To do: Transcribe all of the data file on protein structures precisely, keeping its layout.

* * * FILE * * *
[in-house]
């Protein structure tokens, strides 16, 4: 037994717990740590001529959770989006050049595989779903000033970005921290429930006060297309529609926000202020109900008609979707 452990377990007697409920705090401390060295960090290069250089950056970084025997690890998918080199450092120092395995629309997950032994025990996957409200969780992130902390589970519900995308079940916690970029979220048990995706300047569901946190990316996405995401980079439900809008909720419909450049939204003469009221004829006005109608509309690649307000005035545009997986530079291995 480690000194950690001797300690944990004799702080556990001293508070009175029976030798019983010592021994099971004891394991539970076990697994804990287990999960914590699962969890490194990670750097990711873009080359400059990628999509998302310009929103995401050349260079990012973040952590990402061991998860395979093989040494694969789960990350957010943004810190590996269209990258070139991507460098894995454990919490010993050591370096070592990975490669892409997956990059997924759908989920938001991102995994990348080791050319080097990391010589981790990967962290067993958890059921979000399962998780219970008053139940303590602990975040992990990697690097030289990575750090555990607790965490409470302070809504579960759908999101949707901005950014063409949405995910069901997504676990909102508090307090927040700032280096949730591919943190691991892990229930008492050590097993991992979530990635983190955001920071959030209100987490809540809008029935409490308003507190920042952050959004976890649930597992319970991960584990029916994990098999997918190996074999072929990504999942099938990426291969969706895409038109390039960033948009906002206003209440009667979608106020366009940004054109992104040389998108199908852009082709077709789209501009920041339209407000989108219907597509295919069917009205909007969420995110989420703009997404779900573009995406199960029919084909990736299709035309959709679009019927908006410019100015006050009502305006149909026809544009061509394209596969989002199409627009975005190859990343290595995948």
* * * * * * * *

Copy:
[in-house]
């Protein structure tokens, strides 16, 4: 037994717990740590001529959770989006050049595989779903000033970005921290429930006060297309529609926000202020109900008609979707 452990377990007697409920705090401390060295960090290069250089950056970084025997690890998918080199450092120092395995629309997950032994025990996957409200969780992130902390589970519900995308079940916690970029979220048990995706300047569901946190990316996405995401980079439900809008909720419909450049939204003469009221004829006005109608509309690649307000005035545009997986530079291995 480690000194950690001797300690944990004799702080556990001293508070009175029976030798019983010592021994099971004891394991539970076990697994804990287990999960914590699962969890490194990670750097990711873009080359400059990628999509998302310009929103995401050349260079990012973040952590990402061991998860395979093989040494694969789960990350957010943004810190590996269209990258070139991507460098894995454990919490010993050591370096070592990975490669892409997956990059997924759908989920938001991102995994990348080791050319080097990391010589981790990967962290067993958890059921979000399962998780219970008053139940303590602990975040992990990697690097030289990575750090555990607790965490409470302070809504579960759908999101949707901005950014063409949405995910069901997504676990909102508090307090927040700032280096949730591919943190691991892990229930008492050590097993991992979530990635983190955001920071959030209100987490809540809008029935409490308003507190920042952050959004976890649930597992319970991960584990029916994990098999997918190996074999072929990504999942099938990426291969969706895409038109390039960033948009906002206003209440009667979608106020366009940004054109992104040389998108199908852009082709077709789209501009920041339209407000989108219907597509295919069917009205909007969420995110989420703009997404779900573009995406199960029919084909990736299709035309959709679009019927908006410019100015006050009502305006149909026809544009061509394209596969989002199409627009975005190859990343290595995948």